Brandub village is located in Rehama block at distance of 30 km from Baramulla city in Kashmir valley. The village has unique history and distinguishing characteristics of survival amidst adversity. Around 100 years ago (1915) village was settled on plain, horizontal, flat top of a hill. Water from narrow stream Zulfu ‘nallah’ flowed down from hill top. After 1960 i.e. during last 55 years, land in Brandub has sunk and depressed up to 100 meters. It is sinking further. First landslide occurred in 1960. Not only village land is sinking and depressing, its soil is getting washed away by ‘nallah’ and rains causing landslides.
Entire village and farm land on the slope gives appearance of a wide ‘nallah’, called “Zulfu nallah”. A few years ago, farm land and apple orchard of a wealthy farmer Zulfu Zamindar was totally washed away by ‘nallah’. Villagers gave it a name “Zulfu nallah”.
As per village records, total area of Brandub is 250 acres. Common land is 45 acres (18%) which is now wasteland as it cannot be used for cultivation of crops or grass or pasture for grazing due to recurring landslides each year. Balance 205 acres land is agricultural land, of which 17 acres owned by a farmer “Zulfu Zamindar” was washed away by slides, and destroyed. Existing 188 acres so-called “agricultural land” on slope is also prone to sliding, sinking and depressing each year in rainy season.
Brandub is a small village of 250 households with population 2200; average family size is nine persons. All households are Muslims, marginal farmers and economically backward due to existing conditions and past 50 years history of landslides occurring since 1960. Average size of owned holding is 0.85 acre per farm household. They cultivate maize, wheat and vegetables for family subsistence under extremely trying conditions.
Year of Crisis 2011:-
First shock wave of land depression came to the notice of villagers in 1960. Real devastation started in 1994 with collapse of one house due to land depression. In 2011 came mass destruction when 30 houses were destroyed one after another in quick succession due to landslides, sinking of land, and depression.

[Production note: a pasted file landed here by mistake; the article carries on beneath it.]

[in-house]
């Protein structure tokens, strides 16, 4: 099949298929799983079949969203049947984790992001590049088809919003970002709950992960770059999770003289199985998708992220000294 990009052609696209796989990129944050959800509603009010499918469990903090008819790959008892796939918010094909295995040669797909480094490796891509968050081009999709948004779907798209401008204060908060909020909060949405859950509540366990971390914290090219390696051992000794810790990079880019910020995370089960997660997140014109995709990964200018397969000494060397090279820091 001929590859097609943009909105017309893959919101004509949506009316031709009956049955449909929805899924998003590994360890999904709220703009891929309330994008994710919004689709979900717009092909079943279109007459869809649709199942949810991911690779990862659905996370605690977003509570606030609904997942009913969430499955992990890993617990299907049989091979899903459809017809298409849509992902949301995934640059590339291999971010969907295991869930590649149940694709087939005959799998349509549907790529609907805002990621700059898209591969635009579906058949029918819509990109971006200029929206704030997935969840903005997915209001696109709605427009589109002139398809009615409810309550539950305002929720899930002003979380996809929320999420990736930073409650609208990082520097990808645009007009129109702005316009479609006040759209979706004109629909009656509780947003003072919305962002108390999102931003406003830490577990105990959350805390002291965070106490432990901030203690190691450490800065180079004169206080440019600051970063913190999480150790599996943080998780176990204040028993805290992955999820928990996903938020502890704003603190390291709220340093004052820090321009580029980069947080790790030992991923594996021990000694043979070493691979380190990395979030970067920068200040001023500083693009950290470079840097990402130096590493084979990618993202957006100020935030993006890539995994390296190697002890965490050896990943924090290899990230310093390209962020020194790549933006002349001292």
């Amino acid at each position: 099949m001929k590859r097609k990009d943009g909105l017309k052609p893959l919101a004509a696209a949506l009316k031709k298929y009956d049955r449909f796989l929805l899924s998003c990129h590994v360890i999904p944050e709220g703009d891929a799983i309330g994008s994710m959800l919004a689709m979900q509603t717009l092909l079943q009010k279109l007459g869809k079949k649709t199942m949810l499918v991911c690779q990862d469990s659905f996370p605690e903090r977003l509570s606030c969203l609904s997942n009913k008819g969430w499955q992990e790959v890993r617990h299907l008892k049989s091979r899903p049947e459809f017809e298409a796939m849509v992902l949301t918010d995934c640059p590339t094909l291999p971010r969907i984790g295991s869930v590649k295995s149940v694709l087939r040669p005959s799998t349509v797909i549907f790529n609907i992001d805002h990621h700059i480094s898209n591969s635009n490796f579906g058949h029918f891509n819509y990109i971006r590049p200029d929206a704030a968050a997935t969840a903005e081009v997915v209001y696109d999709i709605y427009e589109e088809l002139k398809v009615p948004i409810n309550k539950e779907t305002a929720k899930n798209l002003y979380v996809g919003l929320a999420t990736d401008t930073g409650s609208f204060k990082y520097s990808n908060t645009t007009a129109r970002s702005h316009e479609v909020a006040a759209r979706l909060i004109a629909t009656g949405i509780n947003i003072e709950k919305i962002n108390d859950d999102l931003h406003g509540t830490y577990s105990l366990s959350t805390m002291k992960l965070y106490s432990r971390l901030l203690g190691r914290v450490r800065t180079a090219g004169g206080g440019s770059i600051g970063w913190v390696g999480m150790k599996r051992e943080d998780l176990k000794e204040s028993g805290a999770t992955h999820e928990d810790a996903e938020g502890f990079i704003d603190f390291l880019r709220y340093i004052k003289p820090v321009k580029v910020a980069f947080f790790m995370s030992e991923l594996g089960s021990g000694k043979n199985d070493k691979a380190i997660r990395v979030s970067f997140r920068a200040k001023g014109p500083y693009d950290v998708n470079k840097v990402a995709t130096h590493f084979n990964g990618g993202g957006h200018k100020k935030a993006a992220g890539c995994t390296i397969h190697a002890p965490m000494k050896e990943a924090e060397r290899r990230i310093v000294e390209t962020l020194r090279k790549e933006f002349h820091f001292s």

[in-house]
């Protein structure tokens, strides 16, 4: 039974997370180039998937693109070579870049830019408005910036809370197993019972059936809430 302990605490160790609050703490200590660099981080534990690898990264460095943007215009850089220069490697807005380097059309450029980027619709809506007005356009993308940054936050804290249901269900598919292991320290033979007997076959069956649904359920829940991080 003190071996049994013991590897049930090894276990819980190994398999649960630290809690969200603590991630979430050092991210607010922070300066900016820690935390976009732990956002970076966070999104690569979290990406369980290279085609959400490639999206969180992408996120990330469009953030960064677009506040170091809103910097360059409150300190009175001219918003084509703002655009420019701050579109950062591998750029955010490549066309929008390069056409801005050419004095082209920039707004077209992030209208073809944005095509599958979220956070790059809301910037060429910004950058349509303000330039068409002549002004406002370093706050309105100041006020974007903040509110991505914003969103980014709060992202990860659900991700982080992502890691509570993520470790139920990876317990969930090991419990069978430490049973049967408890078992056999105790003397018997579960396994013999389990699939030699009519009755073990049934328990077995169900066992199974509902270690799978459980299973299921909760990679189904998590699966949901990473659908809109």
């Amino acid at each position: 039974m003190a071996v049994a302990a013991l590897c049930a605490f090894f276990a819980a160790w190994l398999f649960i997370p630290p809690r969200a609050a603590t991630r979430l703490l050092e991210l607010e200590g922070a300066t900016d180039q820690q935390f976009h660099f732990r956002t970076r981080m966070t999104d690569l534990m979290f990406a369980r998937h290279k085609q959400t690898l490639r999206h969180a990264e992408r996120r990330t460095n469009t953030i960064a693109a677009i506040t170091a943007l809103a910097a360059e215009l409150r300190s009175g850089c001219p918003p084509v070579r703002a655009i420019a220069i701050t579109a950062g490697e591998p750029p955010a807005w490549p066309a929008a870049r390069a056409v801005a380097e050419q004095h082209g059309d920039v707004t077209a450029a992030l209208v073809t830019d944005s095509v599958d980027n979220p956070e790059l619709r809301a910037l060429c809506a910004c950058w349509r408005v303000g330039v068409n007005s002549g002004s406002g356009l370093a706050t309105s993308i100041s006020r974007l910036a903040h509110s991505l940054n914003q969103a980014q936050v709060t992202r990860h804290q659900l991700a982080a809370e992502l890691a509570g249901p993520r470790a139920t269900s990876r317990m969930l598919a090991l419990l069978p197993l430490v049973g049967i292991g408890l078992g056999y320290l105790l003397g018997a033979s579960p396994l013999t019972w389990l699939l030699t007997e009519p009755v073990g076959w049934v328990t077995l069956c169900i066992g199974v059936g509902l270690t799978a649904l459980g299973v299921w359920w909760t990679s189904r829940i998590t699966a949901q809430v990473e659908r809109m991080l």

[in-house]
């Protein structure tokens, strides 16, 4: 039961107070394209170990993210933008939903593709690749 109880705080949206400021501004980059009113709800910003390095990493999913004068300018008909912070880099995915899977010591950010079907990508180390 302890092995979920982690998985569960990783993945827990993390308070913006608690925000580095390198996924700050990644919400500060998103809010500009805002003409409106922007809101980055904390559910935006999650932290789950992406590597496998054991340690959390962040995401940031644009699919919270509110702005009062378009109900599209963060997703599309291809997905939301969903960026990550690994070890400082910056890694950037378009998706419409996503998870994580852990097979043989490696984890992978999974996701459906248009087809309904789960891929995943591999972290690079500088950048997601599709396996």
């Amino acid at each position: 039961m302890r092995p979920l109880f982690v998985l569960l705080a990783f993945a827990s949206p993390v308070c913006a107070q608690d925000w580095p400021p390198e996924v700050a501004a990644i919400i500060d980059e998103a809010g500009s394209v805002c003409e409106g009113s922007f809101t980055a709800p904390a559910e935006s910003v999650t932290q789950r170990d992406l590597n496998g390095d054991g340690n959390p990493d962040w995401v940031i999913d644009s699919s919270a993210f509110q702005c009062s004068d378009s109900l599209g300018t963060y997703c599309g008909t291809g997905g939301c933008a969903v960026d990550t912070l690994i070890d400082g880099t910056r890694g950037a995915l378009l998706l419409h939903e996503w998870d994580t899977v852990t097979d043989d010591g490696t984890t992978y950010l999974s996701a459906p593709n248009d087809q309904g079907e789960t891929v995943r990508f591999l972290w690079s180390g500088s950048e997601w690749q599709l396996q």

Nature of Devastation:-
Besides collapsed house structures, other forms of destruction are also witnessed by villagers. Apple orchards have been washed away. Villagers are cultivating a greater part of 45 acres common land for private benefit or sheer survival as is custom in all villages. Their farms, crops, and trees were washed away in gushing water flow and landslides. But there was fortunately no loss of human life. As soon as villagers noticed cracks, depression and tilt in house structures, they vacated the house along with family. In this way 30 houses got collapsed and were vacated in 2011. Land devastation in Brandub started in 1960. Houses (3-4) were damaged. There was a primary school whose building got completely destroyed due to sinking of land in 1980; today there is no sign of its existence. Where now exists steep land slope giving reflection of massive landslides, there used to be ‘pucca’ building of a primary school. Today bricks of the collapsed school building cannot be located. Later in 2000, a big orchard with standing apple trees was completely washed away. Latest devastation came in 2011 which was locally termed as “year of crisis” even as 30 houses collapsed and destroyed one-by-one. During 50 years period between 1960 and 2011, each year devastating occurrence happened on village land in the form of sinking, sliding and depressing of some or the other portions of land.
New Land Allotment, Compensation, Free Ration, Assurances:-
Villagers recall timely help from Tehsildar and Revenue Department. District administration provided them tents and instructed them to stay in those tents until alternative arrangement were made. Displaced 28 households (250 persons) stayed in tents for five to six months on what they called “dangerous land” in the village. Thereafter tents got worn out and destroyed due to rain and snowfall in winter. So, they vacated tents. In the interregnum, they returned to those 30 semi-collapsed and dilapidated buildings of old houses. District authority reportedly assured them that new plots on forest land would be allotted to them. However, it was not allotted even as affected households still awaited it. Now 28 kutcha structures raised on same land are in precarious condition and could collapse any time. These affected households were instructed by the district administration not to cultivate that land for 2 years (possibly first, because it was common land and second, because there was a danger of crops again getting flooded away by slides). Villagers were assured “compensation” and “free ration” for survival during two years period of keeping absence from cultivating problematic land. Therefore, these households discontinued cultivation; but they are not yet issued any “compensation” and “free ration”. They survived so far by doing wage labor on agricultural land of big land owners and orchard owners during 2011 and 2012. They got daily wages of Rs.100 per day. They were almost on the verge of semi-starvation sometimes since they would not find work every day and there was no supplementary source of income except wage labor amidst severe cold without house structure.